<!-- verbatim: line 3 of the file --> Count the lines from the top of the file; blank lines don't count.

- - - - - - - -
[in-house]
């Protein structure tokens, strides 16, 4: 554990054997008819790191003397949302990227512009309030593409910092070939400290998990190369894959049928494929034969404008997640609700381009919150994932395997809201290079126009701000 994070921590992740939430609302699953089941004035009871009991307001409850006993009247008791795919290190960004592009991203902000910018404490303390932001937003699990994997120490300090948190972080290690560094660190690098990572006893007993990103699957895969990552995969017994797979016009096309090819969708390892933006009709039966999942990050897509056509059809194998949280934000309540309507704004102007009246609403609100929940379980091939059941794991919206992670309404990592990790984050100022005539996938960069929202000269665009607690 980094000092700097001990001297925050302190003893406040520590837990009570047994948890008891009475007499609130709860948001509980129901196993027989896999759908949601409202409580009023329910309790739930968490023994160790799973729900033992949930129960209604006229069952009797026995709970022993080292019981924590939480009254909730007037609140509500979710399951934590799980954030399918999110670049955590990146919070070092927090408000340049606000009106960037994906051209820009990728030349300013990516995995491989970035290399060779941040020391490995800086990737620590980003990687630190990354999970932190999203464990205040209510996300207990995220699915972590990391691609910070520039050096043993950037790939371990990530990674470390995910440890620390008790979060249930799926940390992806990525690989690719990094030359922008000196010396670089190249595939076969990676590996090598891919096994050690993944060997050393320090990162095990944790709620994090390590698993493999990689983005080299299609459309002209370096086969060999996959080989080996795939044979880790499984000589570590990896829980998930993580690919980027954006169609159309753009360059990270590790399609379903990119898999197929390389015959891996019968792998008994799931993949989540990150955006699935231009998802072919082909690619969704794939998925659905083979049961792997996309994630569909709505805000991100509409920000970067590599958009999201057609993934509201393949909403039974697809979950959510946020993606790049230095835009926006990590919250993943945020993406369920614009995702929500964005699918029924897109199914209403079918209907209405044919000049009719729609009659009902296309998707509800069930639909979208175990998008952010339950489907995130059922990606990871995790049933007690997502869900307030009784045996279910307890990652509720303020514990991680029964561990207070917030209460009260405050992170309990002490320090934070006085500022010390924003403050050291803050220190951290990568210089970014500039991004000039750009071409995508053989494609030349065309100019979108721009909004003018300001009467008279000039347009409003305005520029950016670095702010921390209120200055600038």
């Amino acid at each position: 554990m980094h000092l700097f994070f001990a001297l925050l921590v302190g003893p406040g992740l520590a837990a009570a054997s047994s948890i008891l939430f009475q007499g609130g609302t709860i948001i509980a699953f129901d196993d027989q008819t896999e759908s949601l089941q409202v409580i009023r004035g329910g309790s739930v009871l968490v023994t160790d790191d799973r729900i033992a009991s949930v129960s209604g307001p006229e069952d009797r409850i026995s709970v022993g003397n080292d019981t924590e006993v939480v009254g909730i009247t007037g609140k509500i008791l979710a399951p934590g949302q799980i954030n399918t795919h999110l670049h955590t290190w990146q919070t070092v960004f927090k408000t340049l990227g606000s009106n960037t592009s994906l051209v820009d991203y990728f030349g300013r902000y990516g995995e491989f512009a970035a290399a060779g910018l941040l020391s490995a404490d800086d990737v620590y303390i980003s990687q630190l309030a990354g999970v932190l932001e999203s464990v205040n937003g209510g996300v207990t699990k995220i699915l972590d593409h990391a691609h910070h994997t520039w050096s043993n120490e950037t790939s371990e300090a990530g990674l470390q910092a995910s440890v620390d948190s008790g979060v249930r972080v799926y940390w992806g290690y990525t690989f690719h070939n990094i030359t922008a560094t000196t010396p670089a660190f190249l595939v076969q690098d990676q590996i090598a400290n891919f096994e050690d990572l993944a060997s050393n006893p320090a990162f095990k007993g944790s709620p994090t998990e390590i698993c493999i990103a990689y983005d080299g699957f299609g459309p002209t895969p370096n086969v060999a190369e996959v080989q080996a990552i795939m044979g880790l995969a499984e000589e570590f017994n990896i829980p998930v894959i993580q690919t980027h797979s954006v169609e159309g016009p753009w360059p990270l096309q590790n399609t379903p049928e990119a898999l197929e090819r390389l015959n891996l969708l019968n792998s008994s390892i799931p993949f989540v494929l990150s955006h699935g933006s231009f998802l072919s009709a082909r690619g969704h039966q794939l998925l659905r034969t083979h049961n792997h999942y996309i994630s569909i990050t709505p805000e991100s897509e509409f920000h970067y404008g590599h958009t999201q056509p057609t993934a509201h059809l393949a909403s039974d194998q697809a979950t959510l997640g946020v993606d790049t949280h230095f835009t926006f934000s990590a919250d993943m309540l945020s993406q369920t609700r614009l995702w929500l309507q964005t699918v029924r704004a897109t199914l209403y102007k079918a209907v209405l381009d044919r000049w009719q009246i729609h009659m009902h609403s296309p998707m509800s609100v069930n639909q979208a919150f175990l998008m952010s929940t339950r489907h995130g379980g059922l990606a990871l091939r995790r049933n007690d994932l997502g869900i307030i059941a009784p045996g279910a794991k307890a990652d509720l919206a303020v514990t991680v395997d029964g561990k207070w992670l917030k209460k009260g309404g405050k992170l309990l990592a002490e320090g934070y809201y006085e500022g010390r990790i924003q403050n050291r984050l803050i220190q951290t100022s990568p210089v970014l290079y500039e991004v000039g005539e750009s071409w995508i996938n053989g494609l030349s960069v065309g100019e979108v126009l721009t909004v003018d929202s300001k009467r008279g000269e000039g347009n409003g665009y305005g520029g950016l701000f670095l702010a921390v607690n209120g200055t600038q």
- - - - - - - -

């Amino acid at each position: 554990m980094h000092l700097f994070f001990a001297l925050l921590v302190g003893p406040g992740l520590a837990a009570a054997s047994s948890i008891l939430f009475q007499g609130g609302t709860i948001i509980a699953f129901d196993d027989q008819t896999e759908s949601l089941q409202v409580i009023r004035g329910g309790s739930v009871l968490v023994t160790d790191d799973r729900i033992a009991s949930v129960s209604g307001p006229e069952d009797r409850i026995s709970v022993g003397n080292d019981t924590e006993v939480v009254g909730i009247t007037g609140k509500i008791l979710a399951p934590g949302q799980i954030n399918t795919h999110l670049h955590t290190w990146q919070t070092v960004f927090k408000t340049l990227g606000s009106n960037t592009s994906l051209v820009d991203y990728f030349g300013r902000y990516g995995e491989f512009a970035a290399a060779g910018l941040l020391s490995a404490d800086d990737v620590y303390i980003s990687q630190l309030a990354g999970v932190l932001e999203s464990v205040n937003g209510g996300v207990t699990k995220i699915l972590d593409h990391a691609h910070h994997t520039w050096s043993n120490e950037t790939s371990e300090a990530g990674l470390q910092a995910s440890v620390d948190s008790g979060v249930r972080v799926y940390w992806g290690y990525t690989f690719h070939n990094i030359t922008a560094t000196t010396p670089a660190f190249l595939v076969q690098d990676q590996i090598a400290n891919f096994e050690d990572l993944a060997s050393n006893p320090a990162f095990k007993g944790s709620p994090t998990e390590i698993c493999i990103a990689y983005d080299g699957f299609g459309p002209t895969p370096n086969v060999a190369e996959v080989q080996a990552i795939m044979g880790l995969a499984e000589e570590f017994n990896i829980p998930v894959i993580q690919t980027h797979s954006v169609e159309g016009p753009w360059p990270l096309q590790n399609t379903p049928e990119a898999l197929e090819r390389l015959n891996l969708l019968n792998s008994s390892i799931p993949f989540v494929l990150s955006h699935g933006s231009f998802l072919s009709a082909r690619g969704h039966q794939l998925l659905r034969t083979h049961n792997h999942y996309i994630s569909i990050t709505p805000e991100s897509e509409f920000h970067y404008g590599h958009t999201q056509p057609t993934a509201h059809l393949a909403s039974d194998q697809a979950t959510l997640g946020v993606d790049t949280h230095f835009t926006f934000s990590a919250d993943m309540l945020s993406q369920t609700r614009l995702w929500l309507q964005t699918v029924r704004a897109t199914l209403y102007k079918a209907v209405l381009d044919r000049w009719q009246i729609h009659m009902h609403s296309p998707m509800s609100v069930n639909q979208a919150f175990l998008m952010s929940t339950r489907h995130g379980g059922l990606a990871l091939r995790r049933n007690d994932l997502g869900i307030i059941a009784p045996g279910a794991k307890a990652d509720l919206a303020v514990t991680v395997d029964g561990k207070w992670l917030k209460k009260g309404g405050k992170l309990l990592a002490e320090g934070y809201y006085e500022g010390r990790i924003q403050n050291r984050l803050i220190q951290t100022s990568p210089v970014l290079y500039e991004v000039g005539e750009s071409w995508i996938n053989g494609l030349s960069v065309g100019e979108v126009l721009t909004v003018d929202s300001k009467r008279g000269e000039g347009n409003g665009y305005g520029g950016l701000f670095l702010a921390v607690n209120g200055t600038q």